How Facebook praises and pressures a country’s leader to get exactly what it wants

It comes with the territory.
It comes with the territory.
Image: Reuters/Mike Blake
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The Irish Independent has published correspondence between Facebook chief operating officer Sheryl Sandberg and Irish prime minister Enda Kenny, obtained through a freedom of information law request. Facebook’s European headquarters are in Dublin, Ireland.

The emails from 2014 reveal how Sandberg uses both praise and the prospect of Facebook changing its investment strategy in Europe to personally lobby the Irish leader. They provide a rare window into how one of the world’s most powerful technology companies conducts its business. Facebook did not respond to a request for comment from Quartz.

In one email, after a meeting between Sandberg and Kenny at the annual World Economic Forum conference in Davos in early 2014, the Facebook executive praises the Irish politician’s position on a set of sweeping, new, Europe-wide data privacy laws. ”You and your staff really internalized our concerns,” she writes. “And were able to present them in a reasonable way, which has had a positive impact.”

After that compliment, Sandberg turns to the matter of global tax law reform at the OECD, which Kenny was also involved in. Here, she raises the prospect of Facebook shifting its investment strategy in Europe. After noting that the tax discussions would be “very complicated,” Sandberg wrote: ”We hope to be helpful to you identifying the implications with different options for future investment and growth in Europe.”

That suggestion came as Facebook was in the process of expanding its Dublin office and headcount. Later in the year, in a letter inviting Kenny to open Facebook’s new, larger, building in Dublin, Sandberg takes the opportunity to press home a point about privacy and tax regulation in Europe. Facebook believes it is “important” to have a single European regulator, she wrote. The absence of a single regulator could again cause a change in investment strategy, she noted: ”Without this, the risk is that companies will revisit their investment strategies for the EU market.”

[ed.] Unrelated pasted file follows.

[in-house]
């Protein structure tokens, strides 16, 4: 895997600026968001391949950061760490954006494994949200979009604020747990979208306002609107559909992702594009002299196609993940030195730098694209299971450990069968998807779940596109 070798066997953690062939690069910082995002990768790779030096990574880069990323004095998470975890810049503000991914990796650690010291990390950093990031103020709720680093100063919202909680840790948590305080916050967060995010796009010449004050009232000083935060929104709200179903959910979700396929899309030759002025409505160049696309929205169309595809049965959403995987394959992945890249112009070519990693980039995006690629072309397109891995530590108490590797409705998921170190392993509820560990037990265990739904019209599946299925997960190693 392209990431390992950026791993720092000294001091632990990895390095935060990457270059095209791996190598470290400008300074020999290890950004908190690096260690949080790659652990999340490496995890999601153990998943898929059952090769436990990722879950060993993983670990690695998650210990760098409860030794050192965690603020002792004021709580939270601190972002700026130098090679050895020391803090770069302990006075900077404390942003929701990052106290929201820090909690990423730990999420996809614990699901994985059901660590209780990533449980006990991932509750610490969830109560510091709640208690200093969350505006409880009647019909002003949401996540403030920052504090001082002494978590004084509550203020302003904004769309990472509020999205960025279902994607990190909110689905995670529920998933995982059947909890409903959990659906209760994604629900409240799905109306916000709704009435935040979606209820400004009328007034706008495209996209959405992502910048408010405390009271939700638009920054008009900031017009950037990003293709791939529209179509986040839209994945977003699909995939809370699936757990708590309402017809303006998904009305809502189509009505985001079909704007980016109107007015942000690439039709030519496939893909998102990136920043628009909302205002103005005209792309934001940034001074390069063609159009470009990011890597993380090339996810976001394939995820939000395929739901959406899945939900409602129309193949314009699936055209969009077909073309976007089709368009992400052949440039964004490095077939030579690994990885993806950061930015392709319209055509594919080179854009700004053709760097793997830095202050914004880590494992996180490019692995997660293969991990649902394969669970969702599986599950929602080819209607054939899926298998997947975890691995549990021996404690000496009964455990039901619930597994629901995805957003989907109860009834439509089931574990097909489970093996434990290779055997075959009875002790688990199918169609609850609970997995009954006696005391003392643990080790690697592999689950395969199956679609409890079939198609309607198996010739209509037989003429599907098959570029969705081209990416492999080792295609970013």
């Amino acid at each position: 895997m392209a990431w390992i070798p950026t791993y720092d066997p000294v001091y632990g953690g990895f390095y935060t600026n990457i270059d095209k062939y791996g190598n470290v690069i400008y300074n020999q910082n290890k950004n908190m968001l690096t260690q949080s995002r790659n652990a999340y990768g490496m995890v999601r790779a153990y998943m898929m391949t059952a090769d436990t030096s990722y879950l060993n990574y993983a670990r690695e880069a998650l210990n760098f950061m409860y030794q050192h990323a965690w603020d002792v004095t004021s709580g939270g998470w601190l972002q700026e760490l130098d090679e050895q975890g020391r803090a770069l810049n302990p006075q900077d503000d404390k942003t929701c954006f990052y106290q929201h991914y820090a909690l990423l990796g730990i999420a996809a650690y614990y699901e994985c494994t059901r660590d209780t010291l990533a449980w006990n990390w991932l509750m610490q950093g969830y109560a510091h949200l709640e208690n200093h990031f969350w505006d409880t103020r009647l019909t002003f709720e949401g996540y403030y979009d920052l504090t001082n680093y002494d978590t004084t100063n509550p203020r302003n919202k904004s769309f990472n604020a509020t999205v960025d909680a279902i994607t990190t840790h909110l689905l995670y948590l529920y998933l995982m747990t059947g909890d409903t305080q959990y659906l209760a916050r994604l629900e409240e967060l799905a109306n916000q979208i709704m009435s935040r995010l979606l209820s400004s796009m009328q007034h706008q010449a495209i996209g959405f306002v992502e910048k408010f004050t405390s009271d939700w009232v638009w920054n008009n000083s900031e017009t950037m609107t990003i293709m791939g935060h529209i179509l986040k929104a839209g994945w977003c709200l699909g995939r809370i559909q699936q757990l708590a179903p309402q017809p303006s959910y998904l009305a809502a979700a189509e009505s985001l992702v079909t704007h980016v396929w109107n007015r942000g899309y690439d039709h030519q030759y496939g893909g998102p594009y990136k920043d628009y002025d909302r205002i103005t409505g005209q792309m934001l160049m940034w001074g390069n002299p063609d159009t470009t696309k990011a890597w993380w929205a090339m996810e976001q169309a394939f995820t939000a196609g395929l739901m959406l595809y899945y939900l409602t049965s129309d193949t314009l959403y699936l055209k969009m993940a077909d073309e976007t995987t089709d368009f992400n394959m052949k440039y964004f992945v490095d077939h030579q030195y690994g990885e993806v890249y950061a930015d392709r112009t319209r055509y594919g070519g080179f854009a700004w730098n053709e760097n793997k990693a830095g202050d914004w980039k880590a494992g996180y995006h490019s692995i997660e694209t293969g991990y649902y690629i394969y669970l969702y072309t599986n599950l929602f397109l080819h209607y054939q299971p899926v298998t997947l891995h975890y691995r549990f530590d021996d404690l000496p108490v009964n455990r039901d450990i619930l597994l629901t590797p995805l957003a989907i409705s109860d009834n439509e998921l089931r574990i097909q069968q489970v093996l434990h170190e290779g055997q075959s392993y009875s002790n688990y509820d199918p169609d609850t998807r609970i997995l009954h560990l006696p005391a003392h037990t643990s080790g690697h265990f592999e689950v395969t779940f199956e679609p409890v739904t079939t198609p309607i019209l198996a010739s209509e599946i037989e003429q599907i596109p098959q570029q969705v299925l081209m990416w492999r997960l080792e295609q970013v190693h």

In the same letter, Sandberg outlines her opinions on a successor to the outgoing data protection commissioner at the time, Billy Hawkes. “Billy will be a hard act to follow,” she writes, before expressing her hope that his replacement will “establish a collaborative working relationship with companies like ours” and play a leadership role on data protection issues in Europe.

Did the lobbying work? Hawkes’ successor is Helen Dixon, who had to reopen an investigation into Facebook’s data transfers to the US after a landmark judgment from Europe’s highest court. But as the Irish Independent notes, Dixon is indeed Facebook’s main privacy regulator under “one stop shop” provisions in the EU’s new privacy laws that go into force next year—which Sandberg had pushed for in her letters to Kenny in 2014.